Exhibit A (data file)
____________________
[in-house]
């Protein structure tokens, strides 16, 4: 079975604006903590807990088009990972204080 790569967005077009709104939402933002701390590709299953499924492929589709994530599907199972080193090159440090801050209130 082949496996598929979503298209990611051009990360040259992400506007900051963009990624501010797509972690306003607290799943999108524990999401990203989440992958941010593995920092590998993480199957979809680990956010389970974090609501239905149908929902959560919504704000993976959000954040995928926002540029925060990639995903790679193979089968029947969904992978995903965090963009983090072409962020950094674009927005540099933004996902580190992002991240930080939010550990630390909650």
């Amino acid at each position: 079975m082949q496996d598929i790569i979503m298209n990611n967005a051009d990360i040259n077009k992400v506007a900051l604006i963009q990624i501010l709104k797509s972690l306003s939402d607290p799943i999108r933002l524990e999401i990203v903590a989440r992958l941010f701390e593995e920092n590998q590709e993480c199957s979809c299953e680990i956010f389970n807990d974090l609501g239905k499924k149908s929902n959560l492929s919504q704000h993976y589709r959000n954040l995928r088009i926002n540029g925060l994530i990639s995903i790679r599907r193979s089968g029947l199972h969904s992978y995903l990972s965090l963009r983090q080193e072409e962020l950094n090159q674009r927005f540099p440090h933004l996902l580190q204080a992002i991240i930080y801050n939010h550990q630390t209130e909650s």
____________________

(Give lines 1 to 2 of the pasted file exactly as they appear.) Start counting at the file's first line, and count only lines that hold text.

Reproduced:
[in-house]
């Protein structure tokens, strides 16, 4: 079975604006903590807990088009990972204080 790569967005077009709104939402933002701390590709299953499924492929589709994530599907199972080193090159440090801050209130 082949496996598929979503298209990611051009990360040259992400506007900051963009990624501010797509972690306003607290799943999108524990999401990203989440992958941010593995920092590998993480199957979809680990956010389970974090609501239905149908929902959560919504704000993976959000954040995928926002540029925060990639995903790679193979089968029947969904992978995903965090963009983090072409962020950094674009927005540099933004996902580190992002991240930080939010550990630390909650």